Cassowary gloss and a novel form of structural color in birds

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Science Advances  13 May 2020:
Vol. 6, no. 20, eaba0187
DOI: 10.1126/sciadv.aba0187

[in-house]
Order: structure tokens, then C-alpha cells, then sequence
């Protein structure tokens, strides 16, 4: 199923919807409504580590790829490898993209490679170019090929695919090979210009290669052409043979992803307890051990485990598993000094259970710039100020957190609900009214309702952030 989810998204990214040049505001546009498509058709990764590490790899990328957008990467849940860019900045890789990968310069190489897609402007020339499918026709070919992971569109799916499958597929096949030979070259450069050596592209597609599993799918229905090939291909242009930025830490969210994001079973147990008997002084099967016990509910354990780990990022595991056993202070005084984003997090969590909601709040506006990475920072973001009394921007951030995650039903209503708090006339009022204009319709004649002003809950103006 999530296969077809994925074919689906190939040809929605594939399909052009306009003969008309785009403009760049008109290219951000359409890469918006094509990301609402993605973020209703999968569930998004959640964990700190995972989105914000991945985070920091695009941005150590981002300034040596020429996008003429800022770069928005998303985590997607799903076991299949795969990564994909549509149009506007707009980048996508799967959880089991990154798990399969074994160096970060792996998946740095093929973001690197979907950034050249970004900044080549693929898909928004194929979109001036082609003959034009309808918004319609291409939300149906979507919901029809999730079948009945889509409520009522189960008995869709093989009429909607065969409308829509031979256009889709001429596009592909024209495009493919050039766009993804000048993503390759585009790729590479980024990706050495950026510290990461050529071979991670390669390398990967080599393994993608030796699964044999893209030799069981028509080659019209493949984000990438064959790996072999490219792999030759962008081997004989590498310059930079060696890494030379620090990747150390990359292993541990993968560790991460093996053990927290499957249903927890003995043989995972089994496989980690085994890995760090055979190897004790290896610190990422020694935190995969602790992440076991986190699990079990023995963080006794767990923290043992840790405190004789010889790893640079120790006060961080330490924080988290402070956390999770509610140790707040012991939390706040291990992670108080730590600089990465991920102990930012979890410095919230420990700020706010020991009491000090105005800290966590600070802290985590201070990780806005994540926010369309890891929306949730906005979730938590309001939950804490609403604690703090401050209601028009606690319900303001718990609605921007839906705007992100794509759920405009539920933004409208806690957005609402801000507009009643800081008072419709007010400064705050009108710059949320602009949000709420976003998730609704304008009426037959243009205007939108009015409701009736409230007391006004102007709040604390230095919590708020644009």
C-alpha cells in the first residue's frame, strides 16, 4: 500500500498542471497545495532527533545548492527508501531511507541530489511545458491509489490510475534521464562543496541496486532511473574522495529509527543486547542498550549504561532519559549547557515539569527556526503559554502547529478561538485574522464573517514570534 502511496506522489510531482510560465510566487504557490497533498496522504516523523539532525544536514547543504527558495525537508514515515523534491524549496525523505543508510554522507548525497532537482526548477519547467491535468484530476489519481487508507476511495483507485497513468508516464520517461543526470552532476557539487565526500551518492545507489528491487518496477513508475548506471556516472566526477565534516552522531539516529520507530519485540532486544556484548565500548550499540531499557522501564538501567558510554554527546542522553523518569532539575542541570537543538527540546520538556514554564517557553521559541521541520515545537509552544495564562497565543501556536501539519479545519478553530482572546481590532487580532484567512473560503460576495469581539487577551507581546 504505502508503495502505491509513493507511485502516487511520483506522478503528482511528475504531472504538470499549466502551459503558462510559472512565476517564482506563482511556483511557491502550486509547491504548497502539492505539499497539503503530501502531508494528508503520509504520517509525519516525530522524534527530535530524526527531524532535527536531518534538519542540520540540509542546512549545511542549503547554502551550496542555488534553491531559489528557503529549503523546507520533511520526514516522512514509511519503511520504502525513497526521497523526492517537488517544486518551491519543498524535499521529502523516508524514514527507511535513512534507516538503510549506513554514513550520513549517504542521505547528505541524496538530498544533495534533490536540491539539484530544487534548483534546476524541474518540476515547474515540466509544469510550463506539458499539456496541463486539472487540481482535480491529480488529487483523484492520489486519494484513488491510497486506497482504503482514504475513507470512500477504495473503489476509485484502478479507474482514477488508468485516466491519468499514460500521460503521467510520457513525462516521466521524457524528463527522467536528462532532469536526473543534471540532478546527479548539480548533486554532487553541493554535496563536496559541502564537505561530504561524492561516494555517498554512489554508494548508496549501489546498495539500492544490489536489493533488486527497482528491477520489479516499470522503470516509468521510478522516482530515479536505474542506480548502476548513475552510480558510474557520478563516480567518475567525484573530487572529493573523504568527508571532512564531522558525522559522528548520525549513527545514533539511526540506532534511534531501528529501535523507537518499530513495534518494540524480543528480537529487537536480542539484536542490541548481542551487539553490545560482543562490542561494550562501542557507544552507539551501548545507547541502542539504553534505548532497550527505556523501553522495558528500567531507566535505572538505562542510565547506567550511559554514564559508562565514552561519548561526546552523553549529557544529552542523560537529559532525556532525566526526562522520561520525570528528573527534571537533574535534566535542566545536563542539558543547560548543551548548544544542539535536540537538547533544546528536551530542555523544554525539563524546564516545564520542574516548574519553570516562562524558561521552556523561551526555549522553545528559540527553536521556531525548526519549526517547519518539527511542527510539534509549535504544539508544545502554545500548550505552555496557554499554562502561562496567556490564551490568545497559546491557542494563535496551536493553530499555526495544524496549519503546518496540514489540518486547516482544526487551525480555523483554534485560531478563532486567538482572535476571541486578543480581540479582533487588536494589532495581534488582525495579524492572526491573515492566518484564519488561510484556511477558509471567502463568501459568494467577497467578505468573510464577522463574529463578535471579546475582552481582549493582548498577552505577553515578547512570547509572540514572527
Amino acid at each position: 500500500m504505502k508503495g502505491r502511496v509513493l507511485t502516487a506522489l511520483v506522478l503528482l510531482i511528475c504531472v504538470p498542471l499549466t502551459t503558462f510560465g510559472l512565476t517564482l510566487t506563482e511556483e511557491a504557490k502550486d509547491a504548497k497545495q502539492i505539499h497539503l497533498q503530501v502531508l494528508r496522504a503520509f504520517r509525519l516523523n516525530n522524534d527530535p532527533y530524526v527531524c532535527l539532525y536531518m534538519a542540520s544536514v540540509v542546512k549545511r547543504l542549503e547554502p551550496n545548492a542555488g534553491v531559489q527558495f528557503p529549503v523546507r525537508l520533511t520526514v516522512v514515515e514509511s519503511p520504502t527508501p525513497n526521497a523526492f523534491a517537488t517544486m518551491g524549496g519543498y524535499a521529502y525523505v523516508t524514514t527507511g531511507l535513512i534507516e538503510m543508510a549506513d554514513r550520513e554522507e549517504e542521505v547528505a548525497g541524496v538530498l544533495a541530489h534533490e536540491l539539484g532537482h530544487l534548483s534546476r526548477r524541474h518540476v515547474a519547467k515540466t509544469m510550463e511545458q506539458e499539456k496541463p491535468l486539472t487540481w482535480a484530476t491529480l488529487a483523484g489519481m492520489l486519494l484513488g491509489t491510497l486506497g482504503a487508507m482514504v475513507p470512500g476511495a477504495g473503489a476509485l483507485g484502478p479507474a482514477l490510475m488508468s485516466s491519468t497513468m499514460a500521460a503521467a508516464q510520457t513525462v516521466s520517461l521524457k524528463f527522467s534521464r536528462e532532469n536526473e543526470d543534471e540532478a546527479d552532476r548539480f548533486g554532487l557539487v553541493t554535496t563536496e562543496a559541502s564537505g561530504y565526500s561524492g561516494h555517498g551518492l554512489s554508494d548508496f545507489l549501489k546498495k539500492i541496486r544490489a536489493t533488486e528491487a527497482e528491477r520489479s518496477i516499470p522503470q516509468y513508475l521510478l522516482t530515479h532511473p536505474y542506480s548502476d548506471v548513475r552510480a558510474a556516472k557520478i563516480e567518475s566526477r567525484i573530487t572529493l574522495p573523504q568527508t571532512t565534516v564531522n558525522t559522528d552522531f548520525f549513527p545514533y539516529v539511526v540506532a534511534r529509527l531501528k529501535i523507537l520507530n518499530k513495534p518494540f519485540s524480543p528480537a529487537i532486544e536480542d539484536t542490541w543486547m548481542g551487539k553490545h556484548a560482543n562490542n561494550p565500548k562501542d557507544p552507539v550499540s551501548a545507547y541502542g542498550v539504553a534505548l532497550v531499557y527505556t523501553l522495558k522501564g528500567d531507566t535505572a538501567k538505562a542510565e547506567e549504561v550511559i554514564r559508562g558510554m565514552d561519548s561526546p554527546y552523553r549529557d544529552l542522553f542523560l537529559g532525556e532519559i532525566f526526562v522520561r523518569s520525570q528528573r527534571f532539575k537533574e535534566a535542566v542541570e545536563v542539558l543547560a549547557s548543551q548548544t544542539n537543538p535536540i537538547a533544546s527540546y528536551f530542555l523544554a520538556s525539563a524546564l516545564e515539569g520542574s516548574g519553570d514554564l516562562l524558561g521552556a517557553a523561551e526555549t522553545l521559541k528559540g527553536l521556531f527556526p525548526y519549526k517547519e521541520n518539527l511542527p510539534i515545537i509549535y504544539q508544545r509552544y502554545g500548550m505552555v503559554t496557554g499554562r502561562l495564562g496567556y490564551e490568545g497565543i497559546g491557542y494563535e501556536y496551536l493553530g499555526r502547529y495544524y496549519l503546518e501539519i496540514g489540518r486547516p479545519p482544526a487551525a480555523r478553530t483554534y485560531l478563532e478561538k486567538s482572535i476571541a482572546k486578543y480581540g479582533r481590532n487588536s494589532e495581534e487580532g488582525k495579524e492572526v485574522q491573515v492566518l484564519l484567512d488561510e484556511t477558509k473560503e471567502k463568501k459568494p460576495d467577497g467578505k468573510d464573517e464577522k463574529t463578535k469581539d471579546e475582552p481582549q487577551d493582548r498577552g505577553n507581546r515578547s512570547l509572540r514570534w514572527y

One of the two lineages of extant birds resulting from its deepest split, Palaeognathae, has been reported not to exhibit structural coloration in feathers, affecting inferences of ancestral coloration mechanisms in extant birds. Structural coloration in facial skin and eggshells has been shown in this lineage, but has not been reported in feathers. We present the first evidence for two distinct mechanisms of structural color in palaeognath feathers. One extinct volant clade, Lithornithidae, shows evidence of elongate melanin-containing organelles uniquely associated with glossy/iridescent color, a structural color mechanism found in fossil outgroups and neognath birds. We also demonstrate a structural basis for the exceptional gloss in extant cassowary feathers. We propose gloss as an intermediate phenotype between matte and iridescent plumage, conferred by a thick and smooth feather rachis. Rachis-based structural color has not been previously investigated. The new data illuminate the relationships between avian melanin-based coloration and feather structure.